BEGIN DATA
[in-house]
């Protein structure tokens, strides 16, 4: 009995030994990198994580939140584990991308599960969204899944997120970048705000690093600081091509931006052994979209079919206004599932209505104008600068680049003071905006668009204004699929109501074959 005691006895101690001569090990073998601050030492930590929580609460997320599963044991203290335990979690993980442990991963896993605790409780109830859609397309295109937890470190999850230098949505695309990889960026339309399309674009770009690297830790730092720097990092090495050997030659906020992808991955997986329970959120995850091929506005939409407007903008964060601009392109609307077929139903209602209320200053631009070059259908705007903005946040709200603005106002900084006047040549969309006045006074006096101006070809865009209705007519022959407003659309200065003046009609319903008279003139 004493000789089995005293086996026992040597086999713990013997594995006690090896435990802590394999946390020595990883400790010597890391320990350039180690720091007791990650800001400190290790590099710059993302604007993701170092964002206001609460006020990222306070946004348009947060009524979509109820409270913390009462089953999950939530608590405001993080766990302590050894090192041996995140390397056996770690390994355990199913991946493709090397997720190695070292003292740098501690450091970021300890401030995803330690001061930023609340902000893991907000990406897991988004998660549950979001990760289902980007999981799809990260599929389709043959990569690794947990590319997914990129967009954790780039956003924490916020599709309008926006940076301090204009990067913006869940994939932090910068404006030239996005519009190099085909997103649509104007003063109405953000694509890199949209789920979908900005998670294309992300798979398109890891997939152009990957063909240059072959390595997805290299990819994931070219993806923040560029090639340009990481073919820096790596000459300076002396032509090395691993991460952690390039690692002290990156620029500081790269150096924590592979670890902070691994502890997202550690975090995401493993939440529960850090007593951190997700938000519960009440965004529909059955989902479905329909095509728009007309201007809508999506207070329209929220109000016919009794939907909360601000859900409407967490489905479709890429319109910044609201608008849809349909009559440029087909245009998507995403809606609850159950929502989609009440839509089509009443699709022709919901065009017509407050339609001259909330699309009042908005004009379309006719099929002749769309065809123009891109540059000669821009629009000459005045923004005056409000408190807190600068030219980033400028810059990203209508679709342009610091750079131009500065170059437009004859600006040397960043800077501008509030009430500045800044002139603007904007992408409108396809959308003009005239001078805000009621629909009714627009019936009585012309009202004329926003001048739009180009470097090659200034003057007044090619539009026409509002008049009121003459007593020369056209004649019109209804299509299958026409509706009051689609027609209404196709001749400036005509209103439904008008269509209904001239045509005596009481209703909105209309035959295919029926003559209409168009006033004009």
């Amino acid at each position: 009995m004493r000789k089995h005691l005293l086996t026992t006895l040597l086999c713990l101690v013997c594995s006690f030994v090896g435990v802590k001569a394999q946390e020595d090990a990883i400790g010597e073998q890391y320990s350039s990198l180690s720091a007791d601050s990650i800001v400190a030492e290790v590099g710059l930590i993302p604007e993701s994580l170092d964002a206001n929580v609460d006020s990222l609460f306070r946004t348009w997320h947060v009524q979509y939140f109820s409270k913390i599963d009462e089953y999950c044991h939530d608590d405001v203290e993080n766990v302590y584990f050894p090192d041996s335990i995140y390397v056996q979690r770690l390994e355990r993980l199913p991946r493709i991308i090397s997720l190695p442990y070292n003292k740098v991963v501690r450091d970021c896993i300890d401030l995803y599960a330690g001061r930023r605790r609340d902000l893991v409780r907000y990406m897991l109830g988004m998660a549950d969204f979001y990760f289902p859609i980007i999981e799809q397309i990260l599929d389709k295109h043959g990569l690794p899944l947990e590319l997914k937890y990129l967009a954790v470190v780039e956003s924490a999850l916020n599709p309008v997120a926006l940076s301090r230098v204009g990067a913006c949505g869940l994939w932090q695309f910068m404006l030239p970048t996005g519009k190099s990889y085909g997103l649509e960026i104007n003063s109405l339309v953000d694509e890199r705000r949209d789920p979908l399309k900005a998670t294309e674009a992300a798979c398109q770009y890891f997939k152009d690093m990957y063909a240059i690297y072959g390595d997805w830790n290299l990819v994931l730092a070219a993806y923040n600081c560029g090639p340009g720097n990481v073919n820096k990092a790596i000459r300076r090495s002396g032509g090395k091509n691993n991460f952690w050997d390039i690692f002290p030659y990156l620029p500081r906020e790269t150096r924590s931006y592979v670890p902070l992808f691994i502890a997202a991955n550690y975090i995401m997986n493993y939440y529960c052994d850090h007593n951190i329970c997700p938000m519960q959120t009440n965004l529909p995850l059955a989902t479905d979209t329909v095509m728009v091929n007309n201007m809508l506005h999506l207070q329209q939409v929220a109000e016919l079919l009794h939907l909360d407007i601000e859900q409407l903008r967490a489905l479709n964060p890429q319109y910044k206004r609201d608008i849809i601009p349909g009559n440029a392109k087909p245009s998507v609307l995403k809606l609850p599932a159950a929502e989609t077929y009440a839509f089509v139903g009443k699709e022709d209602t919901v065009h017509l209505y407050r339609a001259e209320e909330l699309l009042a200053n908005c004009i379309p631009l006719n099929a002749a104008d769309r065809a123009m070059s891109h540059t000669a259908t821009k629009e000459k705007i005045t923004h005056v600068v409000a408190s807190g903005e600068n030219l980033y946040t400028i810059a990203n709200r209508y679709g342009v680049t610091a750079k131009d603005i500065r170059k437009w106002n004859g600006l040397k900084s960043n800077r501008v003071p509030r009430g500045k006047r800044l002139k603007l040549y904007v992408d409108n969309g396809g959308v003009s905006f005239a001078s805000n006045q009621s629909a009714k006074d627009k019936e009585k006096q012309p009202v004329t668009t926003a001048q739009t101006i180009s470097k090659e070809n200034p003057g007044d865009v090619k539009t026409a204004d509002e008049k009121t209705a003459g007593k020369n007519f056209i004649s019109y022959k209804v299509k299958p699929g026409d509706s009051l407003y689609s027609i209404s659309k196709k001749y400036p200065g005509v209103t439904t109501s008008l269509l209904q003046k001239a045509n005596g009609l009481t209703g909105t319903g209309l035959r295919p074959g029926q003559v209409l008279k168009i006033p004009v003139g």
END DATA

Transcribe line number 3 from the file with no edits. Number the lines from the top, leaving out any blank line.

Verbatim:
């Amino acid at each position: 009995m004493r000789k089995h005691l005293l086996t026992t006895l040597l086999c713990l101690v013997c594995s006690f030994v090896g435990v802590k001569a394999q946390e020595d090990a990883i400790g010597e073998q890391y320990s350039s990198l180690s720091a007791d601050s990650i800001v400190a030492e290790v590099g710059l930590i993302p604007e993701s994580l170092d964002a206001n929580v609460d006020s990222l609460f306070r946004t348009w997320h947060v009524q979509y939140f109820s409270k913390i599963d009462e089953y999950c044991h939530d608590d405001v203290e993080n766990v302590y584990f050894p090192d041996s335990i995140y390397v056996q979690r770690l390994e355990r993980l199913p991946r493709i991308i090397s997720l190695p442990y070292n003292k740098v991963v501690r450091d970021c896993i300890d401030l995803y599960a330690g001061r930023r605790r609340d902000l893991v409780r907000y990406m897991l109830g988004m998660a549950d969204f979001y990760f289902p859609i980007i999981e799809q397309i990260l599929d389709k295109h043959g990569l690794p899944l947990e590319l997914k937890y990129l967009a954790v470190v780039e956003s924490a999850l916020n599709p309008v997120a926006l940076s301090r230098v204009g990067a913006c949505g869940l994939w932090q695309f910068m404006l030239p970048t996005g519009k190099s990889y085909g997103l649509e960026i104007n003063s109405l339309v953000d694509e890199r705000r949209d789920p979908l399309k900005a998670t294309e674009a992300a798979c398109q770009y890891f997939k152009d690093m990957y063909a240059i690297y072959g390595d997805w830790n290299l990819v994931l730092a070219a993806y923040n600081c560029g090639p340009g720097n990481v073919n820096k990092a790596i000459r300076r090495s002396g032509g090395k091509n691993n991460f952690w050997d390039i690692f002290p030659y990156l620029p500081r906020e790269t150096r924590s931006y592979v670890p902070l992808f691994i502890a997202a991955n550690y975090i995401m997986n493993y939440y529960c052994d850090h007593n951190i329970c997700p938000m519960q959120t009440n965004l529909p995850l059955a989902t479905d979209t329909v095509m728009v091929n007309n201007m809508l506005h999506l207070q329209q939409v929220a109000e016919l079919l009794h939907l909360d407007i601000e859900q409407l903008r967490a489905l479709n964060p890429q319109y910044k206004r609201d608008i849809i601009p349909g009559n440029a392109k087909p245009s998507v609307l995403k809606l609850p599932a159950a929502e989609t077929y009440a839509f089509v139903g009443k699709e022709d209602t919901v065009h017509l209505y407050r339609a001259e209320e909330l699309l009042a200053n908005c004009i379309p631009l006719n099929a002749a104008d769309r065809a123009m070059s891109h540059t000669a259908t821009k629009e000459k705007i005045t923004h005056v600068v409000a408190s807190g903005e600068n030219l980033y946040t400028i810059a990203n709200r209508y679709g342009v680049t610091a750079k131009d603005i500065r170059k437009w106002n004859g600006l040397k900084s960043n800077r501008v003071p509030r009430g500045k006047r800044l002139k603007l040549y904007v992408d409108n969309g396809g959308v003009s905006f005239a001078s805000n006045q009621s629909a009714k006074d627009k019936e009585k006096q012309p009202v004329t668009t926003a001048q739009t101006i180009s470097k090659e070809n200034p003057g007044d865009v090619k539009t026409a204004d509002e008049k009121t209705a003459g007593k020369n007519f056209i004649s019109y022959k209804v299509k299958p699929g026409d509706s009051l407003y689609s027609i209404s659309k196709k001749y400036p200065g005509v209103t439904t109501s008008l269509l209904q003046k001239a045509n005596g009609l009481t209703g909105t319903g209309l035959r295919p074959g029926q003559v209409l008279k168009i006033p004009v003139g």